Considered one of the pioneers of French feminism, Olympe de Gouges, long forgotten, has since the late 20th century a renewed interest, partly rediscovered during contemporary issues on gender equality. A woman whose struggles took root in the chaos of the French Revolution, and still resonate today, more than two centuries after its execution. Where so many others have not had the honors of history.
Born in Montauban in 1748, Marie Gouze, married at 17, then widowed and mother of a little boy at 18, decided to settle in Paris. It is there that she calls herself Olympe de Gouges, refusing to bear the name of her late husband. She will also refuse to marry her lover, Jacques Biétrix de Rozières, rich Toulouse owner of a military transport company, with whom she will maintain a relationship until the revolution, and who will support financially.
In Paris, his spirit and beauty quickly open the doors of the salons. She leads a mundane life, meets the most influential personalities of the capital, and is passionate about the theater. She decides to try this art, and writes her first works. Very quickly, politics transpires in each of his writings.
In 1785, his play Zamore and Mirza was recorded in the repertoire of the Comédie-Française. Denouncing the slavery and the Black Code in force in the colonies, the actors refuse to play it, and it is suppressed as a result of pressure exerted by the settler merchants. Olympe reviews her copy, and presents a modified work in 1788. But this is not enough for the good morals of the time, who boycott his piece again. At the same time, Olympe de Gouges faces many detractors, who mock this letter woman from the province, and accuse her of plagiarism. She who was one of the first to demand the abolition of slavery will see her ideals of freedom and justice crystallize. The woman of letters is transformed into a politician.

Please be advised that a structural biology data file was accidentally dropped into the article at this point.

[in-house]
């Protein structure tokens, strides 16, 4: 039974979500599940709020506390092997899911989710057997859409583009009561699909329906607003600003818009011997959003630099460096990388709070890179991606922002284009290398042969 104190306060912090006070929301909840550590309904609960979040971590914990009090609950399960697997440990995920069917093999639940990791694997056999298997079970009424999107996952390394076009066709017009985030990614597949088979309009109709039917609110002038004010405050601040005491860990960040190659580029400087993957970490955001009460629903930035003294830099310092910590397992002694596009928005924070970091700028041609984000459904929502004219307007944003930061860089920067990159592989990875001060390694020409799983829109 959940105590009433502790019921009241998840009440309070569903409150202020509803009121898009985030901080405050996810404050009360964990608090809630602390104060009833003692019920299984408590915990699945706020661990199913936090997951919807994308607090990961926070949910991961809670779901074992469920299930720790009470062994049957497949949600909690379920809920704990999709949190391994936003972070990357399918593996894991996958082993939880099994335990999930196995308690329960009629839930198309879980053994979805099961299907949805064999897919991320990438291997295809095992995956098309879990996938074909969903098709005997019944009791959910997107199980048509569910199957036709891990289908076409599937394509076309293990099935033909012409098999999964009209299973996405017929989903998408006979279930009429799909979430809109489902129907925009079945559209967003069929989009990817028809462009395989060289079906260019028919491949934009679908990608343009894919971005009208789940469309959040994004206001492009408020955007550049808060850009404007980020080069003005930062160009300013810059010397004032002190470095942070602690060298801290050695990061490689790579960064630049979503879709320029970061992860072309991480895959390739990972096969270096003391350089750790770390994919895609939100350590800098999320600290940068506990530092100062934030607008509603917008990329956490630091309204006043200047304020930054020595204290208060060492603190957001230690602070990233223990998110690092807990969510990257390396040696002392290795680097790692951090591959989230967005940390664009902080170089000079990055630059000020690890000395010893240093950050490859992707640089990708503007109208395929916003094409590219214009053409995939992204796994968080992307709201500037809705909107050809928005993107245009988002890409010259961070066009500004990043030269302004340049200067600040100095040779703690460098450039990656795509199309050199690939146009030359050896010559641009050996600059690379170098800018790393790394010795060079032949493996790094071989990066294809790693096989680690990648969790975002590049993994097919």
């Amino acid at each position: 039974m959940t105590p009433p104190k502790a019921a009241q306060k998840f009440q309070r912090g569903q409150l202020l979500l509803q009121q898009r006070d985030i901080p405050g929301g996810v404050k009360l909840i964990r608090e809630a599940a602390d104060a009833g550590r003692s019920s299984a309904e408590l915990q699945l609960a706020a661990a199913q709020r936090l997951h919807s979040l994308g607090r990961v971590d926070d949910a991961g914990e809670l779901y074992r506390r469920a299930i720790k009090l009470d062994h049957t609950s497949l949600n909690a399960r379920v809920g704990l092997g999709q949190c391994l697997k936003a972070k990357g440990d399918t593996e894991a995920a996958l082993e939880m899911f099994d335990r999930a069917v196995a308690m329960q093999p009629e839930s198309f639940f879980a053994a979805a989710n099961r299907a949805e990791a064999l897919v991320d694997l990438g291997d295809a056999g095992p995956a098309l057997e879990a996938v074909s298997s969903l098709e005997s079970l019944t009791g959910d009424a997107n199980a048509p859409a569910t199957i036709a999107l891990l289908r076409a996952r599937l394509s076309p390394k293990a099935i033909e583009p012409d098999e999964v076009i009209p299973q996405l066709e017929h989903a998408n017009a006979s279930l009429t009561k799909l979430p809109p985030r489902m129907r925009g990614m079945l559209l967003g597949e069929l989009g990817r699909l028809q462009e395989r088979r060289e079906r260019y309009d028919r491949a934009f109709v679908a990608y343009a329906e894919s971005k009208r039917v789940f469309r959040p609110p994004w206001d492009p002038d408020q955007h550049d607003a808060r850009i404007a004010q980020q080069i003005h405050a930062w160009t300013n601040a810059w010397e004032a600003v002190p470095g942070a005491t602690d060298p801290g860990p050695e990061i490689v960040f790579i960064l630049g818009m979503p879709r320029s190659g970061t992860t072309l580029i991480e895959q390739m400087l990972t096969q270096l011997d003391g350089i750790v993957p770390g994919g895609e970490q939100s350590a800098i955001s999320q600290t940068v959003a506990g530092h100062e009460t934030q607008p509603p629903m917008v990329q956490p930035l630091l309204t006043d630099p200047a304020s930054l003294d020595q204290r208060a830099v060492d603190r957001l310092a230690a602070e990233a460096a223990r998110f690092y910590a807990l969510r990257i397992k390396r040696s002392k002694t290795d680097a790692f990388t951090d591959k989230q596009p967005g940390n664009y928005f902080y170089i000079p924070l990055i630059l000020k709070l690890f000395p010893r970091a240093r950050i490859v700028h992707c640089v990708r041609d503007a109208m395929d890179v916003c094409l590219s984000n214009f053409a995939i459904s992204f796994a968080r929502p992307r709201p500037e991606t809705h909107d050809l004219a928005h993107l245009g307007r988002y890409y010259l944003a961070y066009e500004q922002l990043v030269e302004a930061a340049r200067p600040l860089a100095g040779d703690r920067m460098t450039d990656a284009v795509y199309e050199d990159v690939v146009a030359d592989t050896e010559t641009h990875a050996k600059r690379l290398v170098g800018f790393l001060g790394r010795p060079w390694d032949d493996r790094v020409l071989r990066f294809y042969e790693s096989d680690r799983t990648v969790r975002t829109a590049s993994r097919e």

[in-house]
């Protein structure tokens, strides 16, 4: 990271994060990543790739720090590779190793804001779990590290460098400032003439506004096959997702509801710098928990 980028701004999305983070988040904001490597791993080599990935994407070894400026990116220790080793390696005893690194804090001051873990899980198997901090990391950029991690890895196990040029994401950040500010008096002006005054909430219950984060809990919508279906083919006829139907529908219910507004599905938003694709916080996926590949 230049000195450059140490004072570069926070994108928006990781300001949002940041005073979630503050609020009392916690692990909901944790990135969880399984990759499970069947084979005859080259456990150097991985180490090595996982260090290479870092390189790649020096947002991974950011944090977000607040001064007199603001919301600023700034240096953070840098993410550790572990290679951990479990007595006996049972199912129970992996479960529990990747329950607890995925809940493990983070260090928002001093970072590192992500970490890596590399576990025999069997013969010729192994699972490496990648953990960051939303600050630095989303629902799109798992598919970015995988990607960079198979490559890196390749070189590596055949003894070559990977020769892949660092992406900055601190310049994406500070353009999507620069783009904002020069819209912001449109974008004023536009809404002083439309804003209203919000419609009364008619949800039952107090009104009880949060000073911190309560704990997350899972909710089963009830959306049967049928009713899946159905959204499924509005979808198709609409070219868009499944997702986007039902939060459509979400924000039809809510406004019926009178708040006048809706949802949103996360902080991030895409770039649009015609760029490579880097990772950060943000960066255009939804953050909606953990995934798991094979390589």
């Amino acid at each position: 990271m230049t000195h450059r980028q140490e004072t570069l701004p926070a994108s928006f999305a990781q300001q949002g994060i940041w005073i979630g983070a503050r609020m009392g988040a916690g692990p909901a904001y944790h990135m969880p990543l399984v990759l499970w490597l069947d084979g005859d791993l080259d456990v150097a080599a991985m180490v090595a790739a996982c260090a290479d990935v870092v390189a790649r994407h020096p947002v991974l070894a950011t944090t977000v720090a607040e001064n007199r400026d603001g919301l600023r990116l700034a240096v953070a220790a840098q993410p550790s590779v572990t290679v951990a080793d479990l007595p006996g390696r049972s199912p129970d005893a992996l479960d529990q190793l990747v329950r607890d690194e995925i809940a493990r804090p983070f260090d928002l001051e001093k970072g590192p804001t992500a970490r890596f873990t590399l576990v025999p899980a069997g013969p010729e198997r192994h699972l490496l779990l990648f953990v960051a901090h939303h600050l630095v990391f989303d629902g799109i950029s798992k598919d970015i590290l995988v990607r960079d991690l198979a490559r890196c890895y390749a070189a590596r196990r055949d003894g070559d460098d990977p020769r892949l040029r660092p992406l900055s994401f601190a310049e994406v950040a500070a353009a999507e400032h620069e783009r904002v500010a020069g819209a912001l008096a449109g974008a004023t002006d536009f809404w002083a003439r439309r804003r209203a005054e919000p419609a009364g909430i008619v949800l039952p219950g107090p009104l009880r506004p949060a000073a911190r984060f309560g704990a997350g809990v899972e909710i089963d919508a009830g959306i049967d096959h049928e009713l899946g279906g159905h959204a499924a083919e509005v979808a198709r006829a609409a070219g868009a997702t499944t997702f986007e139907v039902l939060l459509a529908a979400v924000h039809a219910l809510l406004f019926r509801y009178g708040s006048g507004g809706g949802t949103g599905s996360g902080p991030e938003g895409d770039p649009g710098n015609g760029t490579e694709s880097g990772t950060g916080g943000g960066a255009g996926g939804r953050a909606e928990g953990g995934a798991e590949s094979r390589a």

It publishes its first political brochure in 1788: “Letter to the people, or project of a patriotic fund by a citizen”. When the French Revolution breaks out, it multiplies the writings. Theater, essays, political texts, pamphlets, posters posted in the city … She defends as much the equality of the rights as the equality of the sexes. In 1791, she published her Declaration of the Rights of Women and the Citizen “, the first feminist manifesto in history, article 10 of which,” The woman has the right to ascend the scaffold, she must also have the right to “It is at this time that it settles in the village of Auteuil, at 4 rue du Buis, where the greatest intellectuals, scientists, artists and politicians formed the “Auteuil society”, the famous salon of the late 18th century.
His struggles were the reasons for his loss. Convinced by the revolutionary ideals, believing that a gigantic wind of freedom would blow on the country, she did not think that her positions could become dangerous. Even less deadly.
Not content with writing or shouting, she made a name for herself in the acts, first by proposing to the Legislative Assembly to adopt her declaration of the woman, which would be refused. At the trial of Louis XVI, she proposed for the defense of the king, that the only political disagreements should not, in its ideal, lead to the scaffold. Finally, after the arrest of the Girondins, she was very alone, in June 1793, to protest against the dictatorship that was announced.
Fearing for her life, she moved, went to Tours, then returned to Paris, especially to find her son. While the Terror was in full swing, she could not remain idle, and attempted a final political act. In new posters stuck on the walls of the capital, The Three Urns or the Salvation of the homeland by an air traveler, she proposes that the people decide by referendum to choose the government they prefer. The insolence too much, when a new decree, promulgated March 29, 1793, punished by death anyone who was convinced to write or print books calling for the restoration of royalty.
Denounced by her printer, Olympe de Gouges was arrested on the Saint-Michel bridge and imprisoned. On November 2, she was sentenced to death by the Revolutionary Tribunal, and was guillotined the next day. She is the second female personality, after Marie-Antoinette, to know the justice of the revolutionary guillotine.